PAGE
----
Scientists continuously develop more detailed and more powerful climate models, which make much more accurate and useful predictions for the state of our environment in the near future. But how much can we really extrapolate the results for the future- 10, 100, 1000 years?
Now that pretty much everyone, with a few confused exceptions, has agreed that climate change is upon us, scientists, governmental officials, environmentalists, and even corporate giants, have joined forces to mitigate it in any way possible. The past year has already been record breaking for renewable energy technologies, more and more politicians are raising awareness and introducing policies to reduce levels of pollution. All in all, finally tackling raising temperatures and sea level have become a common global goal and challenge.
Most measures and plans are based on scientific predictions that have come out of complex and very reliable climate models. These are essentially computer simulations, which take into account a complex combination of variables, such as solar radiation, air temperature, emissions, among many others, and analyze their temporal change over a certain number of years. Trends come out that show how certain variable of interest, lets say temperature or sea level rise, has changed over the years, and these trends are then extrapolated over the future n-number of years.
The more simple models assume that the rate with which all variables have been changing in the past, will remain the same, while more complex models give a set of scenarios, which simulate what would happen if one (or more) of the variables start behaving differently. For example, let’s say we manage to eliminate all carbon emissions from the industry, then the model could tell us what effect this would have on the general trend.
Now, you can probably imagine that the more simple a model is, the more questionable its results would be. Such models give sloppy results, and allow unjustified assumptions, which consequently are in fact the reason for climate change deniers to exist. A recent article published in Mail&Guardian Africa, demonstrates this perfectly.
In the piece, the author looks into the effect deserification and sea level rise will have on the African continent in future. So far it is all well and good, both events can in fact have devastating impact if no actions are taken, but the figures that are presented are just a little too hard to imagine.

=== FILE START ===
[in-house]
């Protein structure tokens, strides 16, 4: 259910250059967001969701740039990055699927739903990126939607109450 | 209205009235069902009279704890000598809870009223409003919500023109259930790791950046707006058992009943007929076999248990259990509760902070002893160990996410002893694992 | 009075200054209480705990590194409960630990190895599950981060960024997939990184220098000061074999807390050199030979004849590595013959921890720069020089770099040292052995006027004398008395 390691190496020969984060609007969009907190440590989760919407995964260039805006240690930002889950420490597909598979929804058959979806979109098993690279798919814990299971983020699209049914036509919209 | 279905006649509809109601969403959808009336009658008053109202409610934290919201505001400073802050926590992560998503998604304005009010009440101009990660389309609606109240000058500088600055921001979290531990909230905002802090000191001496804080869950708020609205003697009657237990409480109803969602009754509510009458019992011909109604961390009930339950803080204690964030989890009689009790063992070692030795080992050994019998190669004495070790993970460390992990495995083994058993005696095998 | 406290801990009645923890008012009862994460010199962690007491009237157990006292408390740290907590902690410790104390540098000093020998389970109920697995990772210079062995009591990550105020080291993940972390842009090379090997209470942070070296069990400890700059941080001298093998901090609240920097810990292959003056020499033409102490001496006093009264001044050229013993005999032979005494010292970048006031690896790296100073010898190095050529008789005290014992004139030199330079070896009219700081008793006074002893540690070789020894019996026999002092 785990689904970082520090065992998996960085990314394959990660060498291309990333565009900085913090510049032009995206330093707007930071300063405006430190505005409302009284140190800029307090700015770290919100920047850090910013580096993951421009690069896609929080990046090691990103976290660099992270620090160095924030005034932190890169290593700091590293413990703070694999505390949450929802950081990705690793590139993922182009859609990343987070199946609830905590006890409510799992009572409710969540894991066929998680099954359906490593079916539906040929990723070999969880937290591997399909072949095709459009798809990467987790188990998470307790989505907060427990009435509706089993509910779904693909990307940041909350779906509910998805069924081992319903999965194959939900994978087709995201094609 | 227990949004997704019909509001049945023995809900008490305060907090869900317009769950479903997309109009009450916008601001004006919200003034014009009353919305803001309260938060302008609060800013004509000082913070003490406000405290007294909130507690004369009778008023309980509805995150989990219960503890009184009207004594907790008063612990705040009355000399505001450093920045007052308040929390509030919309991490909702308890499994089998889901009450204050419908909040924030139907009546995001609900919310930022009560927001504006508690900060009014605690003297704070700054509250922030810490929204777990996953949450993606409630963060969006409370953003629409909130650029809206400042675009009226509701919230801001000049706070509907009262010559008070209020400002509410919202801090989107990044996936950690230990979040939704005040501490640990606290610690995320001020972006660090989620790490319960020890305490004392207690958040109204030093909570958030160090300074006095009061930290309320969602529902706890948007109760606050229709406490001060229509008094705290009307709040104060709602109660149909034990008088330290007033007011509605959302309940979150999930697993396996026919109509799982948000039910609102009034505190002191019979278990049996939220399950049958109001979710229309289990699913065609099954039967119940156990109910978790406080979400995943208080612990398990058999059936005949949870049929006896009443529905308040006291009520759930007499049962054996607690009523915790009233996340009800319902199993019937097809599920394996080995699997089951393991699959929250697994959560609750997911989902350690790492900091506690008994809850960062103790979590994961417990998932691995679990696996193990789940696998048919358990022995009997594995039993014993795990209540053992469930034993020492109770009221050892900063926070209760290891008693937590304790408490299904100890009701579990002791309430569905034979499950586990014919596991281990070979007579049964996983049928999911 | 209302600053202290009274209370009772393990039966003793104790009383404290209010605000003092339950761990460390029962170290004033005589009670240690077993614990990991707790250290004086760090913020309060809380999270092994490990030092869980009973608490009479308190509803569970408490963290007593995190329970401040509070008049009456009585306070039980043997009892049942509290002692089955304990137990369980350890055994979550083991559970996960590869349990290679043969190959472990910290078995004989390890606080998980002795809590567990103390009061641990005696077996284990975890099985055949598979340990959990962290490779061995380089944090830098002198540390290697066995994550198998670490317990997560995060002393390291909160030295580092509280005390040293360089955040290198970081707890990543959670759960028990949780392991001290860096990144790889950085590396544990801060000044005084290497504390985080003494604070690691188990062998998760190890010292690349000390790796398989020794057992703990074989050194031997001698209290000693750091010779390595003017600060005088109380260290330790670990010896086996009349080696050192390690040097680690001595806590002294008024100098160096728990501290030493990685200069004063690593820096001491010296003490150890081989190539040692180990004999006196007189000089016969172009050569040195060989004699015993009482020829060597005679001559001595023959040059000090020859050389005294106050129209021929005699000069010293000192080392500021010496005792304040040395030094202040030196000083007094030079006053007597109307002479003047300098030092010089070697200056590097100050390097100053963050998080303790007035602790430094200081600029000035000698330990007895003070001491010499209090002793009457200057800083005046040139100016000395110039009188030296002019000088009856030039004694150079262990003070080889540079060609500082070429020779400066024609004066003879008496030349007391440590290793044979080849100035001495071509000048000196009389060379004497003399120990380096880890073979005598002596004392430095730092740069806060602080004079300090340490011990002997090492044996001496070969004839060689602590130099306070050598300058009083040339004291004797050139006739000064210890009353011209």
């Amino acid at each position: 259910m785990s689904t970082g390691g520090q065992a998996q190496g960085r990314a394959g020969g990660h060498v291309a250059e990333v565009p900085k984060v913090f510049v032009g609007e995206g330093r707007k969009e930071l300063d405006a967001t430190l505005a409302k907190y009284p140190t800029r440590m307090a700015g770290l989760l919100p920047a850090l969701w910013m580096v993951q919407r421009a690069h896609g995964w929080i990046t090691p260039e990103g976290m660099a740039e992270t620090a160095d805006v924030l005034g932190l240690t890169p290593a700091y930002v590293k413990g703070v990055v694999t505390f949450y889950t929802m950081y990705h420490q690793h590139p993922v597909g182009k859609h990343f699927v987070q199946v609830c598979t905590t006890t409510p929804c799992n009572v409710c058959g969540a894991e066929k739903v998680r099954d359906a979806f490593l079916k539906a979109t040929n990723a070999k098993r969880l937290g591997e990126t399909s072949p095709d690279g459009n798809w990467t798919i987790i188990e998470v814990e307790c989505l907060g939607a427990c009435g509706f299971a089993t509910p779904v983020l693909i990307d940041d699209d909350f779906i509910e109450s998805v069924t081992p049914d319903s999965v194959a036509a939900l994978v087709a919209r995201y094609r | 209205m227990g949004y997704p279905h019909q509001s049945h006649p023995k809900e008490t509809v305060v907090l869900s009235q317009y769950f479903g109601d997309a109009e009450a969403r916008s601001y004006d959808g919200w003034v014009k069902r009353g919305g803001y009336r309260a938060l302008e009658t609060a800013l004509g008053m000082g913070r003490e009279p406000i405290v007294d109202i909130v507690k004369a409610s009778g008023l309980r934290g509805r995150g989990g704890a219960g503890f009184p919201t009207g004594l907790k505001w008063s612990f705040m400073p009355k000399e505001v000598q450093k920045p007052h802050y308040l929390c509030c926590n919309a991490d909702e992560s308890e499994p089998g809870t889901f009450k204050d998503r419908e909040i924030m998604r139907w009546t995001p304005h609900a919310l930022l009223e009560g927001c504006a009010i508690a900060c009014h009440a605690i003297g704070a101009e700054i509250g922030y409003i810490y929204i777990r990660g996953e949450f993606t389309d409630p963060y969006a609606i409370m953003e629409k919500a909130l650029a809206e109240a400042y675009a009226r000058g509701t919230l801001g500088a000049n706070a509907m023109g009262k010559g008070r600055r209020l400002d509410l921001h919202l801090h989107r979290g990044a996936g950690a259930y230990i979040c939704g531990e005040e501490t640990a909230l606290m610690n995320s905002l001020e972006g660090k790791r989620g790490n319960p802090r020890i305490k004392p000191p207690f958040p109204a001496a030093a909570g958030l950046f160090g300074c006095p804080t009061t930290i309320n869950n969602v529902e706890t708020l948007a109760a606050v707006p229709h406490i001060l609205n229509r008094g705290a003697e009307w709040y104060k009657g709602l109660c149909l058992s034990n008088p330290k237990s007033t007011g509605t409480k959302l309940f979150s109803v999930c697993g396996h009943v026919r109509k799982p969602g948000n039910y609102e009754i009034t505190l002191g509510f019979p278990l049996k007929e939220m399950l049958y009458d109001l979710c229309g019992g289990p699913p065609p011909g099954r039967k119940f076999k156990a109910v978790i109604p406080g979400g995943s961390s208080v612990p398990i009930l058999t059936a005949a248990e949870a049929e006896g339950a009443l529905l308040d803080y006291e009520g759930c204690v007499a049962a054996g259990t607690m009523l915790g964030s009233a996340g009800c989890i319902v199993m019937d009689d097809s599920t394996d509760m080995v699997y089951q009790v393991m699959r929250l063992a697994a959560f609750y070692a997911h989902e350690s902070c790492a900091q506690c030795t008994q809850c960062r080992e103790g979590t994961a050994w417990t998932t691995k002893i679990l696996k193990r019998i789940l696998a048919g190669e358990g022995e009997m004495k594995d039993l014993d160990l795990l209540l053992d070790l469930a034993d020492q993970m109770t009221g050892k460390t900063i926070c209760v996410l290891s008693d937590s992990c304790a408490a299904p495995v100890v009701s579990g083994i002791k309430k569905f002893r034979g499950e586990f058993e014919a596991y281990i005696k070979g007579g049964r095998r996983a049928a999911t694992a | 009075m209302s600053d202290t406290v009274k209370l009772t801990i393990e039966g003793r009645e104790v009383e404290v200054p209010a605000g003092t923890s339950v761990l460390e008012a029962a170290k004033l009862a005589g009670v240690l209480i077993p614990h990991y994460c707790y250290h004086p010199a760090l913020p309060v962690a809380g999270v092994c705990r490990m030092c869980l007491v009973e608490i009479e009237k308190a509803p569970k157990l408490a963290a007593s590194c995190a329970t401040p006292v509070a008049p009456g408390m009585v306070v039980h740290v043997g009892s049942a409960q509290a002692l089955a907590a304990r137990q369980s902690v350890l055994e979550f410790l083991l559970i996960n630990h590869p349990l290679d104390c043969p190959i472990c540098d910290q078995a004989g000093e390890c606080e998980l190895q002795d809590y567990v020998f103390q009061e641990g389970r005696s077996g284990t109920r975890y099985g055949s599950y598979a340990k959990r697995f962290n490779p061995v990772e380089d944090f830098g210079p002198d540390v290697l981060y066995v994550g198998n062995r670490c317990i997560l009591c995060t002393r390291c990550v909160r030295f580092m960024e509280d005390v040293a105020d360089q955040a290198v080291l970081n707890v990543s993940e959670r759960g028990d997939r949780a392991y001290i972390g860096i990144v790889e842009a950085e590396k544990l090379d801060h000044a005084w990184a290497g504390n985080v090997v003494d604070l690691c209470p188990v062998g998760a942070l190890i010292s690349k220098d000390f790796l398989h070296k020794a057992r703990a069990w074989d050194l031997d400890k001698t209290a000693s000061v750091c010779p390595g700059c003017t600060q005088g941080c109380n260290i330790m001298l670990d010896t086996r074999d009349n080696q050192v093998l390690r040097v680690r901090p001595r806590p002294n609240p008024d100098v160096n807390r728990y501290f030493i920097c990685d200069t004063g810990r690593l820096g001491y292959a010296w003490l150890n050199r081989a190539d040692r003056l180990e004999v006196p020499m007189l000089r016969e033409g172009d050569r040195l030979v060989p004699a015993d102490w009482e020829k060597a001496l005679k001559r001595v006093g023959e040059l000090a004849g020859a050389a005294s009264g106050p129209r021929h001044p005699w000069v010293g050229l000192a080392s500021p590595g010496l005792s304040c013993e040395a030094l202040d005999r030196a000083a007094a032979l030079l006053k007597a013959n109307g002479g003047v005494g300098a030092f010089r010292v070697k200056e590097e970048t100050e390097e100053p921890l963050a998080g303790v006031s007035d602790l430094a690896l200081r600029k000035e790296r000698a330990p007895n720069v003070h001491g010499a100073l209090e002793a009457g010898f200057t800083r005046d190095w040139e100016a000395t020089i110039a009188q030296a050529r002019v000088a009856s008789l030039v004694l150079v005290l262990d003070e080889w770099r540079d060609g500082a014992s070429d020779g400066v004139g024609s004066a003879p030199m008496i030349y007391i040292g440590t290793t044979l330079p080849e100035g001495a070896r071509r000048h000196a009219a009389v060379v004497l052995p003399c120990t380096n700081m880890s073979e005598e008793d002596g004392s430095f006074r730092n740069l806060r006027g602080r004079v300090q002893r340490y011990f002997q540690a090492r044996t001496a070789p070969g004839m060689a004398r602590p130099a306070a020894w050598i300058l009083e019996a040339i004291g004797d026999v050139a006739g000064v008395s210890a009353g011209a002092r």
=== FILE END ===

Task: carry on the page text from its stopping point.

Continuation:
The author “crudely assumes” that the rate of sea level rise that we have observed over the past century will remain exactly the same for the coming 1000 years. 48 of the African countries, will be directly affected, meaning that 25% f the African population, who live in a buffer zone of 100km off the sea coast will suffer. There are also quite detailed analysis on agricultural production, economic state of the affected countries, and same projections are made for year 3015.
But why did the author do this? I wonder, especially since if we go back 1000 years in time, actually not even that long back, we will see that in the 16-17th century the world was experiencing the Little Ice Age, and I am pretty sure that no model could have foreseen our current state.
I believe that journalists, bloggers, scientists, even governmental officials, should base their statements on convincing facts, and raise awareness rather than panic. If a model, or a data set is, is based on solid evidence, it is much more likely that it will convince people to take an issue seriously and act. Else, it will just divert the attention from the actual problem, to a pointless discussion on how unreasonable it is to claim that half of Africa will be under water in 1000 years.
Image (c) getty